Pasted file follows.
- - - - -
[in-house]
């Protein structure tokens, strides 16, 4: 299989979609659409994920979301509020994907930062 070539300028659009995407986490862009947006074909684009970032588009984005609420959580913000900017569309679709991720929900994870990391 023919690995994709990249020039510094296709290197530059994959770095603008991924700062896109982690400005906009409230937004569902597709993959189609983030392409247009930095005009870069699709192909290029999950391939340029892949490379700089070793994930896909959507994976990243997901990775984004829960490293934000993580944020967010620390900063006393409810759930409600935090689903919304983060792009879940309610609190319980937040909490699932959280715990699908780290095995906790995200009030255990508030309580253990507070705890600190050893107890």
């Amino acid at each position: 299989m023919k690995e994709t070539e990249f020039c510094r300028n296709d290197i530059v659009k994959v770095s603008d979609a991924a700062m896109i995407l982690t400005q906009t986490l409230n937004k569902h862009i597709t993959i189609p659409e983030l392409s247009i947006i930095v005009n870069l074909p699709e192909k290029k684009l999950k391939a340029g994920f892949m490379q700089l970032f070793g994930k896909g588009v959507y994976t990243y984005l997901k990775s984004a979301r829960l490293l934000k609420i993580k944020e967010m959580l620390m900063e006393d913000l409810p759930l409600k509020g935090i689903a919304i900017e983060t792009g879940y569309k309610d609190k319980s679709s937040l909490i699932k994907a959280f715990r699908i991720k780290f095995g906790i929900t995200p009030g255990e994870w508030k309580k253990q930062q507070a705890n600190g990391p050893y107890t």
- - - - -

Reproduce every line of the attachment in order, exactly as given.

[in-house]
């Protein structure tokens, strides 16, 4: 299989979609659409994920979301509020994907930062 070539300028659009995407986490862009947006074909684009970032588009984005609420959580913000900017569309679709991720929900994870990391 023919690995994709990249020039510094296709290197530059994959770095603008991924700062896109982690400005906009409230937004569902597709993959189609983030392409247009930095005009870069699709192909290029999950391939340029892949490379700089070793994930896909959507994976990243997901990775984004829960490293934000993580944020967010620390900063006393409810759930409600935090689903919304983060792009879940309610609190319980937040909490699932959280715990699908780290095995906790995200009030255990508030309580253990507070705890600190050893107890």
């Amino acid at each position: 299989m023919k690995e994709t070539e990249f020039c510094r300028n296709d290197i530059v659009k994959v770095s603008d979609a991924a700062m896109i995407l982690t400005q906009t986490l409230n937004k569902h862009i597709t993959i189609p659409e983030l392409s247009i947006i930095v005009n870069l074909p699709e192909k290029k684009l999950k391939a340029g994920f892949m490379q700089l970032f070793g994930k896909g588009v959507y994976t990243y984005l997901k990775s984004a979301r829960l490293l934000k609420i993580k944020e967010m959580l620390m900063e006393d913000l409810p759930l409600k509020g935090i689903a919304i900017e983060t792009g879940y569309k309610d609190k319980s679709s937040l909490i699932k994907a959280f715990r699908i991720k780290f095995g906790i929900t995200p009030g255990e994870w508030k309580k253990q930062q507070a705890n600190g990391p050893y107890t």